In 12 Days, Raymond Depardon and sound designer Claudine Nougaret craft a quietly wrecking study in bureaucracy at its most neutral, filming ten individuals, each undergoing various degrees of psychiatric care at the the Vinatier Hospital in Lyon, who must appear before a judge to determine the futures of their hospitalizations. Structuring his documentary around a law passed in France in 2013 dictating that involuntarily admitted psychiatric patients must appear before a judge within 12 days, and then every subsequent six months, to double-check on the doctors’ evaluations, Depardon sets up three cameras at each hearing, providing coverage but never shifting view. In that manner, we’re slightly removed from the proceedings, except for the occasional respite watching a particular inmate walk in circles outside or dreamily moving down a nondescript hallway, accompanied sparingly by Alexandre Desplat’s somber piano ditty. More than sustaining a beautifully empathetic mood without steering the audience toward any particular side of the hospital’s complicated power dynamic, 12 Days should be commended for not letting Desplat simply crank out one more obligatory score.

With the Sonoran desert an unforgiving canvas, Joshua Bonnetta and J. P. Sniadecki’s El mar la mar attempts to graft deeply person stories across a vastly impersonal divide—namely, the U.S./Mexico border. Excising any guiding semblance of structure, preferring to cast the voices of the region’s storytellers, telling tales from the absurd to tragic, sometimes against a completely black screen, the better to draw you in to that single voice trying only to let you know what’s going on there, in the dark. As Bonnetta and Sniadecki patch in ambient soundscapes, allowing the soft noise of a thunderstorm or the squeak and rustle of night creatures to seep into the picture, as their camera lingers on stretched out, scorched landscapes, they end up with a grainy pastiche of this godforsaken part of the world, nothing instructive, just a lasting, melancholy impression. El mar la mar may be a film about memory, but it resists regurgitation, instead about tragedy time-stamped for an eternity in the desert, about the immigrants who’ve crossed that desert to come to the U.S., about how the U.S. expects them to forget everything that came before, and about how the desert won’t let them.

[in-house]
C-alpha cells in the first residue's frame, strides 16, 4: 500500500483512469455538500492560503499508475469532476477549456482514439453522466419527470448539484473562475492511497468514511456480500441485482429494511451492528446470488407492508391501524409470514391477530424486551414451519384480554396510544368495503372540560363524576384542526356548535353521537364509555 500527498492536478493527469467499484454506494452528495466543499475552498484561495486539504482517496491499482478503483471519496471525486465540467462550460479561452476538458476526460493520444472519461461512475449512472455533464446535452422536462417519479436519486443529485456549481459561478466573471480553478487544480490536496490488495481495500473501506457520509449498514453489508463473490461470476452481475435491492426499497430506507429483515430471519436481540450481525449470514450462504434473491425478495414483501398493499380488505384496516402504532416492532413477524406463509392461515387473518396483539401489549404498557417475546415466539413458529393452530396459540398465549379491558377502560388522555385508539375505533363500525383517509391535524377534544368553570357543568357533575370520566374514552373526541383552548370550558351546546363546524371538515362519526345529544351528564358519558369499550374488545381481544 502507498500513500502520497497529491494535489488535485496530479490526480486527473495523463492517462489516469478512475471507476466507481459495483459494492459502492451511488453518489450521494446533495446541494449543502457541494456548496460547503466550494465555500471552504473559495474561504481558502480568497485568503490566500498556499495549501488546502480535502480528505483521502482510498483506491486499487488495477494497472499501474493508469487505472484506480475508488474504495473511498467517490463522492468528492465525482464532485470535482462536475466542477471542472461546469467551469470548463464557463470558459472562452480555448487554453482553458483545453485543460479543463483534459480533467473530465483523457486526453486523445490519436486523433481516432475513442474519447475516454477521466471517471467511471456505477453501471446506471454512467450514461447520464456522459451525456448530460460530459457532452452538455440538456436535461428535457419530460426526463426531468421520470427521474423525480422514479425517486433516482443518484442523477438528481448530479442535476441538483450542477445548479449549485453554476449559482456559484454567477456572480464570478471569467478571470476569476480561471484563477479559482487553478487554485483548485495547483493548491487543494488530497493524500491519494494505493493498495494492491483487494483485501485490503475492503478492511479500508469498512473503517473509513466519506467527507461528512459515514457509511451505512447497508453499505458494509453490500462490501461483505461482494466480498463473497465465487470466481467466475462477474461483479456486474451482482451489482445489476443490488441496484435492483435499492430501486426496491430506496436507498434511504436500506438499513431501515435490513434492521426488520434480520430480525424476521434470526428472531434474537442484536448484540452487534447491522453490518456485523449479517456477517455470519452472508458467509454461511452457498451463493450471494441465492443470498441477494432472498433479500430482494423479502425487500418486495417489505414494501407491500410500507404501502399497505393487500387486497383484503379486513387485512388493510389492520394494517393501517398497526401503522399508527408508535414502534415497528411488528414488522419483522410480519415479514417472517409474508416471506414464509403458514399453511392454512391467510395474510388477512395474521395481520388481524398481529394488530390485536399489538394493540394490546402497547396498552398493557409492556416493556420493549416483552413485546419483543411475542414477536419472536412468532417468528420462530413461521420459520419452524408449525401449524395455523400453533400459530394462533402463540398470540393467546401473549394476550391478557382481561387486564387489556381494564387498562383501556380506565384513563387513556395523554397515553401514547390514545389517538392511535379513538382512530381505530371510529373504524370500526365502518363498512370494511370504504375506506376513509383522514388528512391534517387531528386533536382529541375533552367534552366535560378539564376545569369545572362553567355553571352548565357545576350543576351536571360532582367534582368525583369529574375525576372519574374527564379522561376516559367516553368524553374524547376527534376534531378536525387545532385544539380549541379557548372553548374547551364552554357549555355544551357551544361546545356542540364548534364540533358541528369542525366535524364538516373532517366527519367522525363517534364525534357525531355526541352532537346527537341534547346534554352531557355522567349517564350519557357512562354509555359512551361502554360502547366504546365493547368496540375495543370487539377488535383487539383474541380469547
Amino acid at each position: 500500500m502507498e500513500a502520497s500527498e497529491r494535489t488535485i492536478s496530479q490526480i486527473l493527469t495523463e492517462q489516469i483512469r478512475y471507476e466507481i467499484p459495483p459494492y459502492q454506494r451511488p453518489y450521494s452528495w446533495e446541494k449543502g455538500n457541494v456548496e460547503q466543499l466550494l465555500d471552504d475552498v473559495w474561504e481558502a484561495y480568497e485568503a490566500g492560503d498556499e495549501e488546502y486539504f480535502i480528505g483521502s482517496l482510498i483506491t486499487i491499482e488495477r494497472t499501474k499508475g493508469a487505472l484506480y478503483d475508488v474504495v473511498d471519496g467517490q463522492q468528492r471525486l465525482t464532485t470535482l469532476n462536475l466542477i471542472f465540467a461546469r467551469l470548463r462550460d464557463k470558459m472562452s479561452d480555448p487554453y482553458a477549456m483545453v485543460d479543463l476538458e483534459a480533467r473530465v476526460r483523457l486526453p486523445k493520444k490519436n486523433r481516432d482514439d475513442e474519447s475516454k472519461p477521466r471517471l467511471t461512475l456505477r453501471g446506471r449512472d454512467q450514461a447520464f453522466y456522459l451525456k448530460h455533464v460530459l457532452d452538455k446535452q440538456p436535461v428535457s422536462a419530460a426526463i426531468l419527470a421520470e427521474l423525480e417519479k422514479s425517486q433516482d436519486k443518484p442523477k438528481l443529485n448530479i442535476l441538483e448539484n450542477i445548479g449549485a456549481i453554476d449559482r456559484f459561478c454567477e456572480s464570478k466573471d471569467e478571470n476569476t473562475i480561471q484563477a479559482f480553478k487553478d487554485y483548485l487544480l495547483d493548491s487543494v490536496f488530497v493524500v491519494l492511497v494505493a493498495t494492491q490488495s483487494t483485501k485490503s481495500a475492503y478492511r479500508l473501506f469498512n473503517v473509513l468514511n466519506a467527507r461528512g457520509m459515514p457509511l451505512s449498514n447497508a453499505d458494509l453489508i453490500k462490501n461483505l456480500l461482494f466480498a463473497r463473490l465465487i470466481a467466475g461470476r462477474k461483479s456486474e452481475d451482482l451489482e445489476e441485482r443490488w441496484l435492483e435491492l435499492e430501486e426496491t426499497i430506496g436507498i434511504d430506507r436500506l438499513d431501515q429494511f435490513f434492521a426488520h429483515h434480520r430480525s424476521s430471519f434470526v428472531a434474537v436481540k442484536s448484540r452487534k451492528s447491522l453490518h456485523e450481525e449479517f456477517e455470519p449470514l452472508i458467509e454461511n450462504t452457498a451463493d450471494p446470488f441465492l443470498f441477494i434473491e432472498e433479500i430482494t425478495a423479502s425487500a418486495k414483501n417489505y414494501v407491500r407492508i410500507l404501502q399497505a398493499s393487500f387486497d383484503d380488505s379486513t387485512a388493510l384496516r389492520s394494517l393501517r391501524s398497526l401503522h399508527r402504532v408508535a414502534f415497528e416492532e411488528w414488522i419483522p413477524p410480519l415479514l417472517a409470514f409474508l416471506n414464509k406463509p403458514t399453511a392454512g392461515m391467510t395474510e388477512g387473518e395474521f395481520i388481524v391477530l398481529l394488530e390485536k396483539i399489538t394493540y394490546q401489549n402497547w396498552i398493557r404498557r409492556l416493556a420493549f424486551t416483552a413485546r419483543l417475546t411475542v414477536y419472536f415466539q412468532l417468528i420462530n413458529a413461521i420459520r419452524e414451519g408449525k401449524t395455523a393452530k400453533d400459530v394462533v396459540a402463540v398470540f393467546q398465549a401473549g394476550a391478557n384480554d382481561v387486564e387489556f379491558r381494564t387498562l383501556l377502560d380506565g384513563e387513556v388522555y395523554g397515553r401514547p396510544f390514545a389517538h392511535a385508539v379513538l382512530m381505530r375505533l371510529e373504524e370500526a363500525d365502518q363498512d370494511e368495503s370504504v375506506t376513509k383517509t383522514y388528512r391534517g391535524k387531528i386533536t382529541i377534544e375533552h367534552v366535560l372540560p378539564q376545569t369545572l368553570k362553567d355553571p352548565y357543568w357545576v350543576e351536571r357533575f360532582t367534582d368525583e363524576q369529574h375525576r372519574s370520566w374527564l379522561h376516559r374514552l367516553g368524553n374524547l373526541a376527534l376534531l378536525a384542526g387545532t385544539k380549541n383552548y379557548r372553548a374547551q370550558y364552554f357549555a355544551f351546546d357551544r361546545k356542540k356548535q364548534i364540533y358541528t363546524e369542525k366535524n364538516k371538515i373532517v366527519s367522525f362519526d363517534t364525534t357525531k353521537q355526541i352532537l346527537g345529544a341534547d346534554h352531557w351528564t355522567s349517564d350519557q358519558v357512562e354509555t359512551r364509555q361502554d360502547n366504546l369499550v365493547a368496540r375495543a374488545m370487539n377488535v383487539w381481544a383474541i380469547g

Then there’s Tatiana Huezo’s Tempestad, the aural record of two women ground under the heel of Mexico’s corrupt government and criminal network of cartel control. In measured voice over, Miriam and Adela tell their stories while visual notions and slice-of-life vignettes magnify the prolificacy of their pain across so many lives in Mexico: The former tells of a sudden arrest, accused of a crime she didn’t commit and lost within the cartel’s prison system, and the latter, a traveling circus clown, remembers the ineptitude and cruelty of Mexican authorities in failing to help her get back her kidnapped daughter over the course of the past decade. They persevered, though the intensity of their hardships makes one wonder why; Huezo refrains from inflating, or really even exaggerating in the slightest, what these women experienced. Miriam eventually makes it back to her son, suffering severe post-traumatic stress disorder to this day, and Adela never finds her daughter, continuing to perform, to coach upcoming ingenues, to generally find a reason to keep going every single day. Tempestad ends on a note of transformation, on an image of a silhouette that only grows in importance the more we remember what these women told us. That feels like hope enough—an image, if any, to tie all these films together, not that anyone would want to.


Dom Sinacola is Associate Movies Editor at Paste and a Portland-based writer. You can follow him on Twitter.